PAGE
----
Yugoslav “Aeromagazin,” a magazine published by and for the flying enthusiasts and aeronautical modelers, revealed additional details of how the Serb civilians, not the Yugoslav Air Force, came with the idea which preserved the Serb military’s most valuable flying assets - the MiG 29s. And how these Serb patriots built them while NATO bombs were raining all around them.

You can check out at our Web site a  album of photographs by Djordje Ivanov, which illustrate the various phases of construction and deployment of the MiG-29 decoys, which the Serb aeronautical enthusiasts jokingly dubbed the “M-18”

About 90% of all the decoys built by the “M-18” team were destroyed by NATO’s bombs.

“Under normal circumstances, every designer-modeler would have loved to nurture and protect his babies,” said Radoje Glagojevic, one of the “M-18” designers. “(But in this case), we wanted the NATO aggressors to destroy as many of them as possible.One model destroyed - one Mig-29 more.” Blagojevic is a modeler from Nova Pazova, a small town about 20 miles northwest of Belgrade, close to the Batajnica military airport, which was practically a nightly target of NATO bombs during its 11-week air campaign.


“It is widely known that… the most advanced aircraft of the Yugoslav Air Force are the MiG-29 fighters which were procured 12 years ago. It is also no secret, and the NATO planners in Brussels knew it very well, that we bought only one squadron of MiG-29s - 14 one-seaters, and two two-seaters. At the time of the NATO alliance’s aggression on our country, these MiGs were our only aircraft which could have realistically confronted the most advanced attacking airplanes.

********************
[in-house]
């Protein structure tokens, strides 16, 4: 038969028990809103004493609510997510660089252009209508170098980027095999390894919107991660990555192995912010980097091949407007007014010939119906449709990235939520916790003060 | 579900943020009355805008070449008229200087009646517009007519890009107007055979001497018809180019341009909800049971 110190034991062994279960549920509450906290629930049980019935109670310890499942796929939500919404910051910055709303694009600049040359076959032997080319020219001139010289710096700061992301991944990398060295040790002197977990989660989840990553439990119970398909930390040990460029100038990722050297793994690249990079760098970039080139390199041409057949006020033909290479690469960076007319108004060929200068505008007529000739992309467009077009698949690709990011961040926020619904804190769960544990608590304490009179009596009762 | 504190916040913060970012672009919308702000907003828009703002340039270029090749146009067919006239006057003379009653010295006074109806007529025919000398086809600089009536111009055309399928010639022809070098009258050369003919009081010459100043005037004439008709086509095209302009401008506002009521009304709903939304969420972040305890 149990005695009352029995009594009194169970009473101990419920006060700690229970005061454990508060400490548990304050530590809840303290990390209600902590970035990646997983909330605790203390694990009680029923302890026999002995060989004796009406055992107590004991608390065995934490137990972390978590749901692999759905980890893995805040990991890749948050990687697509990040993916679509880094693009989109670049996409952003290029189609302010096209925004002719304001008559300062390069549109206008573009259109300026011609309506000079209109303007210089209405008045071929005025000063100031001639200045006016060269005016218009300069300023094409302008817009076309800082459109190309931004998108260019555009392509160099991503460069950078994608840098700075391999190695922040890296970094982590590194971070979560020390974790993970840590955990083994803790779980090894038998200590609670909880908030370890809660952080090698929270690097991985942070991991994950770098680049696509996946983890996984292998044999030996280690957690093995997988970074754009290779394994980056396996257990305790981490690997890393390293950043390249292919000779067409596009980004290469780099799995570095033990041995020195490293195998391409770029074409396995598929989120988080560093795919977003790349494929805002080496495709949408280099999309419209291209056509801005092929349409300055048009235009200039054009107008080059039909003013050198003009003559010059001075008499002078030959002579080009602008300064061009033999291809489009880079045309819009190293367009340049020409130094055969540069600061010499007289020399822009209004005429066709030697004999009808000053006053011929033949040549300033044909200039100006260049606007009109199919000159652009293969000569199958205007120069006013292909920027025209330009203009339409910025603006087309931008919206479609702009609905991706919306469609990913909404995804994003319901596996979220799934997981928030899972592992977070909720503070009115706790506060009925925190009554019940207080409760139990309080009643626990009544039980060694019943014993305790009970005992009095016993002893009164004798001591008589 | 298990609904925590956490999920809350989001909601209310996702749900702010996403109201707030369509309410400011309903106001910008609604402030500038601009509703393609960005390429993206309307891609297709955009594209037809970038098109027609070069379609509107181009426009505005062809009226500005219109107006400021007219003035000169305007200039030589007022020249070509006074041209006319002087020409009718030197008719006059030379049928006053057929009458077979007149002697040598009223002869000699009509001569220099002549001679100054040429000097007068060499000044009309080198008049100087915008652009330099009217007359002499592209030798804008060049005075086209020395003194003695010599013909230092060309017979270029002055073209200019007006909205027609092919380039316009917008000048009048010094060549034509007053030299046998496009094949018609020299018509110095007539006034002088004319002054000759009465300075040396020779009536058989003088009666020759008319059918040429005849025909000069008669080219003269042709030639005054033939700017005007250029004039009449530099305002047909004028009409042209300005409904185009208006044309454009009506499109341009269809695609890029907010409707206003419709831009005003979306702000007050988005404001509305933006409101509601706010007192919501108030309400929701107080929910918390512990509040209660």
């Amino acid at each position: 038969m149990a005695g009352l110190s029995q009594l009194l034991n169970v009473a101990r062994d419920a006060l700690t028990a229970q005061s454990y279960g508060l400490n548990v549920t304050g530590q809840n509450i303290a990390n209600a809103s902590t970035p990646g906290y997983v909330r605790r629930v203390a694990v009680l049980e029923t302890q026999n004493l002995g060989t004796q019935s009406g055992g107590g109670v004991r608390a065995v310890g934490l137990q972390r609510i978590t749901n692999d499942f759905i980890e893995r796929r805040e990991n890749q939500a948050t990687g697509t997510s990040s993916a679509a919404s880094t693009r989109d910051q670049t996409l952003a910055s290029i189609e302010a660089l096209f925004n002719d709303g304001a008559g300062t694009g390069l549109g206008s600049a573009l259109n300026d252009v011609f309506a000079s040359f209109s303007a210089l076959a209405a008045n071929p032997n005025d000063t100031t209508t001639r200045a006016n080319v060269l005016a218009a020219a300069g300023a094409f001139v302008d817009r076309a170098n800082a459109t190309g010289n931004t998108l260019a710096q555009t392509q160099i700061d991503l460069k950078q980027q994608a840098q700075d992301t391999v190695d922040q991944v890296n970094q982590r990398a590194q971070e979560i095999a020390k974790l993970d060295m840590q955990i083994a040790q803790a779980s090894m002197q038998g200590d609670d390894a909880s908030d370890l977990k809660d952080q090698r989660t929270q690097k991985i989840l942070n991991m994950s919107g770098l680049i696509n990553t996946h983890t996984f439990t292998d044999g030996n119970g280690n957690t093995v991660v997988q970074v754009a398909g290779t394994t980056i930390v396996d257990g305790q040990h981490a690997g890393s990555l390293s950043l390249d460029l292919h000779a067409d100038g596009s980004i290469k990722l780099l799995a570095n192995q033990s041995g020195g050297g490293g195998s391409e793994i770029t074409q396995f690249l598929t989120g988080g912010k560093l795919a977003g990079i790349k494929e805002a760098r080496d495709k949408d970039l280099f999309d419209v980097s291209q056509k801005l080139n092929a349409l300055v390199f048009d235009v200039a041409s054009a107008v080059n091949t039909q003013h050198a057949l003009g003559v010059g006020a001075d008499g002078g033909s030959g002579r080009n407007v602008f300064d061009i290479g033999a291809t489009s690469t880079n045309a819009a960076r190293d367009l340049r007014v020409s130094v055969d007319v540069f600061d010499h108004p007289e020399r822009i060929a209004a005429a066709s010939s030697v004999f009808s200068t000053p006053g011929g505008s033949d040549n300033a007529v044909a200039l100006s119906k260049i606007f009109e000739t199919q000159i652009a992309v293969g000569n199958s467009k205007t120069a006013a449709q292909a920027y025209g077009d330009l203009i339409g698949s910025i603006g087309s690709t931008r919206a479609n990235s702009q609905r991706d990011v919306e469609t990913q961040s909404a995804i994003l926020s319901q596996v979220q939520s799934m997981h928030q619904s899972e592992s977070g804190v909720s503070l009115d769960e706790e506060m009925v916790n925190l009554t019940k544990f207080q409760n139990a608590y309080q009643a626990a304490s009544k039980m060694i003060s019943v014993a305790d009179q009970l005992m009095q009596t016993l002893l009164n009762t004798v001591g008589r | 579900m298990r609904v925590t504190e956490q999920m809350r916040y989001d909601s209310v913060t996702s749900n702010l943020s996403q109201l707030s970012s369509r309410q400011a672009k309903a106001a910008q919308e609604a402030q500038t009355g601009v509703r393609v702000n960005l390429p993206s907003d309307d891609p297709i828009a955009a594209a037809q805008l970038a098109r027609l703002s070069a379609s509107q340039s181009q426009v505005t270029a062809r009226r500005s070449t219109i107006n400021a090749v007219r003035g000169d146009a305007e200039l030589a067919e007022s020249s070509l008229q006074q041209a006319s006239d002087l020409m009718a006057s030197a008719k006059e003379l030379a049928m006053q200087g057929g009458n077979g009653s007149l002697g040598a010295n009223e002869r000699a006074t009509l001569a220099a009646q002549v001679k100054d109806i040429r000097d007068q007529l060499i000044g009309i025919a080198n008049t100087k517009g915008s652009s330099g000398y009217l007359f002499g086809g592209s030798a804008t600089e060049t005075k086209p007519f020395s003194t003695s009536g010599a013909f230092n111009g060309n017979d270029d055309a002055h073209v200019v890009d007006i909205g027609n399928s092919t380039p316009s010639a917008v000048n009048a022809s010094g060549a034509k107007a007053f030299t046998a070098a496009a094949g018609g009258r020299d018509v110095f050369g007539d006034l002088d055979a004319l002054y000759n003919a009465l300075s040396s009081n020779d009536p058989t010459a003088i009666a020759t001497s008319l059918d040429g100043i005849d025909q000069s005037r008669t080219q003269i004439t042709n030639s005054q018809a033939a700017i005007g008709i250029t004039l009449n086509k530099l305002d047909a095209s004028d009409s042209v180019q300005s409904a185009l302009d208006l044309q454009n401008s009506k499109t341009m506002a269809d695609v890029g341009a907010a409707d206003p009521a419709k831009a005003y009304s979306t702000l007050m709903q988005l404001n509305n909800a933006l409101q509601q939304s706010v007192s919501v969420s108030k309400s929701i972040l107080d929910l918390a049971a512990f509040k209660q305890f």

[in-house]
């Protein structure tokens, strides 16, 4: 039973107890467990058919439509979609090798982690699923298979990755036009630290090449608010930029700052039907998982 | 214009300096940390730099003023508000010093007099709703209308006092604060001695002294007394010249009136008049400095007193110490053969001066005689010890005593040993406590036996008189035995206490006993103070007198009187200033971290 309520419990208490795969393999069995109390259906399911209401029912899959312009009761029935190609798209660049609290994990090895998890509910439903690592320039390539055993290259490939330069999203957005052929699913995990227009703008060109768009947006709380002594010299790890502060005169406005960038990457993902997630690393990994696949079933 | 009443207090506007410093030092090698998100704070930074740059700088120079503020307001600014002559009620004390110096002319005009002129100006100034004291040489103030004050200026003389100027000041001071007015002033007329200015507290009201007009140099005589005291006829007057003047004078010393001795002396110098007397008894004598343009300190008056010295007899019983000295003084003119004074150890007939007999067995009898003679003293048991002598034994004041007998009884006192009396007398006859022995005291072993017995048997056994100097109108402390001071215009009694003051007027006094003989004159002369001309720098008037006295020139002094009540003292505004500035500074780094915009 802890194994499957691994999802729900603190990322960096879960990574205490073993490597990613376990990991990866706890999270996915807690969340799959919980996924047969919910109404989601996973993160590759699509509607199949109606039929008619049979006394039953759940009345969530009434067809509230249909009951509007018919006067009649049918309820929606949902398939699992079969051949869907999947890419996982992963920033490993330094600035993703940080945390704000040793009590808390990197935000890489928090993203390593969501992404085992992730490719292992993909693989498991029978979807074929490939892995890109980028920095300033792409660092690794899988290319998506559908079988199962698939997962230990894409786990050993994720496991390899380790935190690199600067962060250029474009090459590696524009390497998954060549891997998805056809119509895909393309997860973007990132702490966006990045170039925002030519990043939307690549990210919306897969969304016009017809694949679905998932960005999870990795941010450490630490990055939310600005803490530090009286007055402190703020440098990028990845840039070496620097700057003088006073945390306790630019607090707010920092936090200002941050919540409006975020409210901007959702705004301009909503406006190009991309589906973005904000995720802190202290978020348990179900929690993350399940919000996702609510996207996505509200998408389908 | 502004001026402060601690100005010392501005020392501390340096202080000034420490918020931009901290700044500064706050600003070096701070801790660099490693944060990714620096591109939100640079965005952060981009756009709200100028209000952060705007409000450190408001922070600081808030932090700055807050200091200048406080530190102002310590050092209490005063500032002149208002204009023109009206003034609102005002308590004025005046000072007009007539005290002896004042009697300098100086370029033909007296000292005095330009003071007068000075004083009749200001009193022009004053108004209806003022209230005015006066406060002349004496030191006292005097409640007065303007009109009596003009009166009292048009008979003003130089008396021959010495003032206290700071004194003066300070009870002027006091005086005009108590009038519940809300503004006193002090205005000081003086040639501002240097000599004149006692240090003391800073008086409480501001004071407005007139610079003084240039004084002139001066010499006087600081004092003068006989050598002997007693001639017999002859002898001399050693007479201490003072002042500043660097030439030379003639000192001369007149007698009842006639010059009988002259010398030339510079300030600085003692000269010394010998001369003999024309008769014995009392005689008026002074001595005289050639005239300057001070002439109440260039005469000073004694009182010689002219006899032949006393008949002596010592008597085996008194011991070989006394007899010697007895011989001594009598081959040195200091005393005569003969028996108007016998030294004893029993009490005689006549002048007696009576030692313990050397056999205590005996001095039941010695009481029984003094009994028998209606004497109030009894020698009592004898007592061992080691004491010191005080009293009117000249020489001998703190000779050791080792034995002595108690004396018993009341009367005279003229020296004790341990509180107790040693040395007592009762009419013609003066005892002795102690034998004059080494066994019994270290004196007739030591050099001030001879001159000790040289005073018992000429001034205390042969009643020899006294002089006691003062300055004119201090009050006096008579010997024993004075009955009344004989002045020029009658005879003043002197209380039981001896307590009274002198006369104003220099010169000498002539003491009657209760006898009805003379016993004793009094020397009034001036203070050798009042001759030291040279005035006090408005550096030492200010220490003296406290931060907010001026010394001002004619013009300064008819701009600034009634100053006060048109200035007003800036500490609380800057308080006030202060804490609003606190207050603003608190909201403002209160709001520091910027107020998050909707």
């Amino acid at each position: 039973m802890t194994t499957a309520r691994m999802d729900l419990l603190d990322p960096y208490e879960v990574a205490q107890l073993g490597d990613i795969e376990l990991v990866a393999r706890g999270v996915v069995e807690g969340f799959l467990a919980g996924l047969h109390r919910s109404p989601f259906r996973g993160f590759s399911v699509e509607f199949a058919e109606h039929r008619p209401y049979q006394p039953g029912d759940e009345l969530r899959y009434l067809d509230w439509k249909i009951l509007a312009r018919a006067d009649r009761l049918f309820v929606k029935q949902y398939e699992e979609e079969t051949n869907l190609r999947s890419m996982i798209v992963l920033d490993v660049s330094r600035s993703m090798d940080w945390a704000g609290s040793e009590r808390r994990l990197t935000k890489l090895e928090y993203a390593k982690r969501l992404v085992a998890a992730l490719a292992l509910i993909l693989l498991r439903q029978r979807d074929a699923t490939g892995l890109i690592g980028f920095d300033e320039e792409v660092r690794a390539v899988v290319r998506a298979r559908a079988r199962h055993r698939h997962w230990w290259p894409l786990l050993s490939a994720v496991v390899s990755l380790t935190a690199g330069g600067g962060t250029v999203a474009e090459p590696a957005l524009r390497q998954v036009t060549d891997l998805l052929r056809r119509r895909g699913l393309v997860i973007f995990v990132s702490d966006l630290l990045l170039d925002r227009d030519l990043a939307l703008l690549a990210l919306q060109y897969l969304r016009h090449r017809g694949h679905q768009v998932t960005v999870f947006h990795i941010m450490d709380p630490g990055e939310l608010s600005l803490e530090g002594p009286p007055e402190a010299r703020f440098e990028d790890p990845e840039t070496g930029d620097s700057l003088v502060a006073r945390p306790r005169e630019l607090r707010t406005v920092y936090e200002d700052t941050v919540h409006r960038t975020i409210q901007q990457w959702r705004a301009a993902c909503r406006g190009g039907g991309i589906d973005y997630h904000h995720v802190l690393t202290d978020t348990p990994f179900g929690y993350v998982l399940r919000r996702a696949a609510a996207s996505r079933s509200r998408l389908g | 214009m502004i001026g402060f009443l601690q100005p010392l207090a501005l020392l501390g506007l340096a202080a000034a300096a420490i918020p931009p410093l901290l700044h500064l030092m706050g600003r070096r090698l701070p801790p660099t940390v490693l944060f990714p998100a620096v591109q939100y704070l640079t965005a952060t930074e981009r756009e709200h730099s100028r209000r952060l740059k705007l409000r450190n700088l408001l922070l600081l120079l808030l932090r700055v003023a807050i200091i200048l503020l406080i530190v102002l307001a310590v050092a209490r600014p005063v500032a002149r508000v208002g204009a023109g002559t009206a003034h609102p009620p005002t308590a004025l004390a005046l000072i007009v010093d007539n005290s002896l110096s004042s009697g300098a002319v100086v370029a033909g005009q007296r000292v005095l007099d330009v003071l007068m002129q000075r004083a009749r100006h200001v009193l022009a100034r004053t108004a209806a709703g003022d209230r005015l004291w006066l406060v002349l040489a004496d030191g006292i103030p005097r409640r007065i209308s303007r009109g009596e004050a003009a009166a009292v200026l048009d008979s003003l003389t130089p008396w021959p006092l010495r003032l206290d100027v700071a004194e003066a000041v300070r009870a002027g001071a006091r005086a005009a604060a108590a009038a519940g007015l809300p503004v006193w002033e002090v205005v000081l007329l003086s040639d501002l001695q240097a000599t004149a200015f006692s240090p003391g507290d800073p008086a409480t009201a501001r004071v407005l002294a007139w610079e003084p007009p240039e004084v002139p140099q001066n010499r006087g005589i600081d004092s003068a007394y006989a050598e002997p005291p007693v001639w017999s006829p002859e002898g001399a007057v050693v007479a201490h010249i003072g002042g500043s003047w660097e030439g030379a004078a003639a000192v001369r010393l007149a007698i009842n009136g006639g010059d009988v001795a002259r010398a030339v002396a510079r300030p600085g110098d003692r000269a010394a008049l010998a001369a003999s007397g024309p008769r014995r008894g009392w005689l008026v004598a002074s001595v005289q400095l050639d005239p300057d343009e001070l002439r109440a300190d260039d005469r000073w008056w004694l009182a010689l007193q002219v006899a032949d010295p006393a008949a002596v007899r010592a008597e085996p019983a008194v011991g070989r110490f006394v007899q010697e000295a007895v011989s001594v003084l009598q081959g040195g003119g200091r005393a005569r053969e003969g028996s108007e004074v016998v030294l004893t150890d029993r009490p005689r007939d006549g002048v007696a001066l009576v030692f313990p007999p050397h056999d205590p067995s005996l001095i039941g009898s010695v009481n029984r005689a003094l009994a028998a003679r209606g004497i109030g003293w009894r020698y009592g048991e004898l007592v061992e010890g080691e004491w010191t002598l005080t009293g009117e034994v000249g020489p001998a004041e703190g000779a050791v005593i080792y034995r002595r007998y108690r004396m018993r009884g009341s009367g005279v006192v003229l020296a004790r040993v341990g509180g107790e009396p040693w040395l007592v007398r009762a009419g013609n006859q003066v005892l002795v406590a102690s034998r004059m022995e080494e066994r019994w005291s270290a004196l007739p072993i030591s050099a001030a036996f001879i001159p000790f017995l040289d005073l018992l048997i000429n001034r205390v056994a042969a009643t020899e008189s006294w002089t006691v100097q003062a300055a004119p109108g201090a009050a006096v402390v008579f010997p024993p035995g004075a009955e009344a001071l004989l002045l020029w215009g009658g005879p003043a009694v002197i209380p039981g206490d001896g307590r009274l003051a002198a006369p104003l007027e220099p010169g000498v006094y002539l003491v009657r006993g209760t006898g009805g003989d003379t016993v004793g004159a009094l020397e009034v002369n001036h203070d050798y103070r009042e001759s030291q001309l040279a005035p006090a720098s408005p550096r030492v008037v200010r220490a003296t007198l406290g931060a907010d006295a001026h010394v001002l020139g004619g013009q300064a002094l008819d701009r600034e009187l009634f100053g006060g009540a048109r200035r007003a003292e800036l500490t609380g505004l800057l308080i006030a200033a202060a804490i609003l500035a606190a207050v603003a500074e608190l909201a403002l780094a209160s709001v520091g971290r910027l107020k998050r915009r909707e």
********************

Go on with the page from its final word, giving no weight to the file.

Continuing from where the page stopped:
But considering that even on the first night, the NATO aggressors engaged 400-450 fighter aircraft vs. a dozen or so Yugoslav MiGs, the realistic advantage was about 30-to-1 in favor of the enemy. As the air campaign continued, with every passing day such a ratio was becoming less favorable for us.

So given such an imbalance in air power, we were forced to create model of Mig-29

‘We had to find a way to preserve our aircraft,’ he says. ‘Our solution was - moving constantly both the decoys and the real airplanes, so that the decoys become true shadows of real aircraft. We made the decoys ‘come to life’ mechanically and electronically. We imitated the its engines; we artificially created smoke from burning kerosene in ‘smoke boxes;’ the metal skin created an appropriate radar image… Our team was named ‘M-18,’ as the(alphabetical) follow-on to the L-18 designation which the Yugoslav MiG-29s have’.”

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